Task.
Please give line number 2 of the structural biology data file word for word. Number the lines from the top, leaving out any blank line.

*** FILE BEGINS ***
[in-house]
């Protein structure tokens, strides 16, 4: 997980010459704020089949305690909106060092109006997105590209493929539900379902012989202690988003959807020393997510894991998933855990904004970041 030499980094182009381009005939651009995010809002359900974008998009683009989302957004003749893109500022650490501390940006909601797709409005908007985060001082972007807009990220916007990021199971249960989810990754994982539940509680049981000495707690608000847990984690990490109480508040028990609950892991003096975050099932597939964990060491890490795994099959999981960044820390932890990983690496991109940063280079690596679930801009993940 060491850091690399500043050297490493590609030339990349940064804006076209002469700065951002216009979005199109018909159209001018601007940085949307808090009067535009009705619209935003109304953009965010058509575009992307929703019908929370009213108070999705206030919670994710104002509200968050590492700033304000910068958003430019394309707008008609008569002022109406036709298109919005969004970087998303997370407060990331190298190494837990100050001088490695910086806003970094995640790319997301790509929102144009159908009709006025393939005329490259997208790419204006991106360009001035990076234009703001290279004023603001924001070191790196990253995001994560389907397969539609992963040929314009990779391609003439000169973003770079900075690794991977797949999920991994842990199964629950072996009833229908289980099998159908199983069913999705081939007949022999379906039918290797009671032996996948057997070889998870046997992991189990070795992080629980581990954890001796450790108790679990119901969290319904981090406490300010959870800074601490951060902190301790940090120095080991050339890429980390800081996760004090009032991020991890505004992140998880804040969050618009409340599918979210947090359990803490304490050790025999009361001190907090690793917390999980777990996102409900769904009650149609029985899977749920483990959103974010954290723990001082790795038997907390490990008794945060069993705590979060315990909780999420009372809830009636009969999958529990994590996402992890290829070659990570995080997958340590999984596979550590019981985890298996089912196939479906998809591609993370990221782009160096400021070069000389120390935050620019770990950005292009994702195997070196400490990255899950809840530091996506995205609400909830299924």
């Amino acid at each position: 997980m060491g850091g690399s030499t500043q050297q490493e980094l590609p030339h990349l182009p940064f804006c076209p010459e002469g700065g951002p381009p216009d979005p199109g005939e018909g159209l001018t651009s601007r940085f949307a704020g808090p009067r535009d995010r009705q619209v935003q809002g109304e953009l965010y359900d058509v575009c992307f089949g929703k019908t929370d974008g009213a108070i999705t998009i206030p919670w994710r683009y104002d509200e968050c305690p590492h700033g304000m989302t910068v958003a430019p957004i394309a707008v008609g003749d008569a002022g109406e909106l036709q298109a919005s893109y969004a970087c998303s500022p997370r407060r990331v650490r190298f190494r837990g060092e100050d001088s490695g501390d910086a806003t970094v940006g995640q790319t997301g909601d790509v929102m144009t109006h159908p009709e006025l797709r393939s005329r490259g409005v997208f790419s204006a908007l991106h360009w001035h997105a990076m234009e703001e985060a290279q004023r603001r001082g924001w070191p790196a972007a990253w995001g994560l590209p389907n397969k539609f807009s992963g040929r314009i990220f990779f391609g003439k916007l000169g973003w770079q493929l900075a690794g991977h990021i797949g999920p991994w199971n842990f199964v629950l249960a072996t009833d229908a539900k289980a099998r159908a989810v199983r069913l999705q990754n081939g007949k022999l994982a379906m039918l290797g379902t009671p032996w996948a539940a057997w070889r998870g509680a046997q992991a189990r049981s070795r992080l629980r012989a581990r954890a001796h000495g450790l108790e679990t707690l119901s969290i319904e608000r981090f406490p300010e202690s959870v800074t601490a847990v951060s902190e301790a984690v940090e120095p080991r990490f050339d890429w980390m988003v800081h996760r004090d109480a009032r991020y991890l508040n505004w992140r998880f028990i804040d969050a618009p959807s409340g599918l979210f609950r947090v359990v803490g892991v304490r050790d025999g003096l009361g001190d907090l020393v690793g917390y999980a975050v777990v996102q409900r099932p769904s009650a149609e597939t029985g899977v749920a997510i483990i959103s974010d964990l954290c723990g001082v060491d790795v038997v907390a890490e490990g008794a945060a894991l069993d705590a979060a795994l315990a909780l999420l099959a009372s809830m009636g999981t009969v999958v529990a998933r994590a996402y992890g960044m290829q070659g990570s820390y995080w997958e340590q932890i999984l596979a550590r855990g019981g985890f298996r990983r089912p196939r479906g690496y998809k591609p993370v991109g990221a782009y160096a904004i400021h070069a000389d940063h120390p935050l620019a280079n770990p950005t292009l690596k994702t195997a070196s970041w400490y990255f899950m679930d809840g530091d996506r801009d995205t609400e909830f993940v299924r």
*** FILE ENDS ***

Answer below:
């Protein structure tokens, strides 16, 4: 997980010459704020089949305690909106060092109006997105590209493929539900379902012989202690988003959807020393997510894991998933855990904004970041 030499980094182009381009005939651009995010809002359900974008998009683009989302957004003749893109500022650490501390940006909601797709409005908007985060001082972007807009990220916007990021199971249960989810990754994982539940509680049981000495707690608000847990984690990490109480508040028990609950892991003096975050099932597939964990060491890490795994099959999981960044820390932890990983690496991109940063280079690596679930801009993940 060491850091690399500043050297490493590609030339990349940064804006076209002469700065951002216009979005199109018909159209001018601007940085949307808090009067535009009705619209935003109304953009965010058509575009992307929703019908929370009213108070999705206030919670994710104002509200968050590492700033304000910068958003430019394309707008008609008569002022109406036709298109919005969004970087998303997370407060990331190298190494837990100050001088490695910086806003970094995640790319997301790509929102144009159908009709006025393939005329490259997208790419204006991106360009001035990076234009703001290279004023603001924001070191790196990253995001994560389907397969539609992963040929314009990779391609003439000169973003770079900075690794991977797949999920991994842990199964629950072996009833229908289980099998159908199983069913999705081939007949022999379906039918290797009671032996996948057997070889998870046997992991189990070795992080629980581990954890001796450790108790679990119901969290319904981090406490300010959870800074601490951060902190301790940090120095080991050339890429980390800081996760004090009032991020991890505004992140998880804040969050618009409340599918979210947090359990803490304490050790025999009361001190907090690793917390999980777990996102409900769904009650149609029985899977749920483990959103974010954290723990001082790795038997907390490990008794945060069993705590979060315990909780999420009372809830009636009969999958529990994590996402992890290829070659990570995080997958340590999984596979550590019981985890298996089912196939479906998809591609993370990221782009160096400021070069000389120390935050620019770990950005292009994702195997070196400490990255899950809840530091996506995205609400909830299924």